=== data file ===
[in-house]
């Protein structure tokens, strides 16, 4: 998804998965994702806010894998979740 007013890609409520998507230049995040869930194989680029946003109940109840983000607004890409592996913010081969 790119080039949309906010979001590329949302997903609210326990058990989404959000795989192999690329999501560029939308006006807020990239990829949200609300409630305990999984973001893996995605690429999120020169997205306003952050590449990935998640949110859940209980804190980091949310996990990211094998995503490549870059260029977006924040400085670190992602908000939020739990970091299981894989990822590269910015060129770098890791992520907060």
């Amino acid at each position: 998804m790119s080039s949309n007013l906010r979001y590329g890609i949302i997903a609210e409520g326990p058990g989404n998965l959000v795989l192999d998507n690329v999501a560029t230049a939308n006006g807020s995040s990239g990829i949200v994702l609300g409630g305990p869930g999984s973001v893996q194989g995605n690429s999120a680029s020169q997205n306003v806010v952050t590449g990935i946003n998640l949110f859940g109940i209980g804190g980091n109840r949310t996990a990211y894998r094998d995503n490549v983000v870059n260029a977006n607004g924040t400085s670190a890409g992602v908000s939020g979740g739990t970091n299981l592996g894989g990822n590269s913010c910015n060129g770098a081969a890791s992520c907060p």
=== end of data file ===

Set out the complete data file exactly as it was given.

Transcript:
[in-house]
């Protein structure tokens, strides 16, 4: 998804998965994702806010894998979740 007013890609409520998507230049995040869930194989680029946003109940109840983000607004890409592996913010081969 790119080039949309906010979001590329949302997903609210326990058990989404959000795989192999690329999501560029939308006006807020990239990829949200609300409630305990999984973001893996995605690429999120020169997205306003952050590449990935998640949110859940209980804190980091949310996990990211094998995503490549870059260029977006924040400085670190992602908000939020739990970091299981894989990822590269910015060129770098890791992520907060």
């Amino acid at each position: 998804m790119s080039s949309n007013l906010r979001y590329g890609i949302i997903a609210e409520g326990p058990g989404n998965l959000v795989l192999d998507n690329v999501a560029t230049a939308n006006g807020s995040s990239g990829i949200v994702l609300g409630g305990p869930g999984s973001v893996q194989g995605n690429s999120a680029s020169q997205n306003v806010v952050t590449g990935i946003n998640l949110f859940g109940i209980g804190g980091n109840r949310t996990a990211y894998r094998d995503n490549v983000v870059n260029a977006n607004g924040t400085s670190a890409g992602v908000s939020g979740g739990t970091n299981l592996g894989g990822n590269s913010c910015n060129g770098a081969a890791s992520c907060p």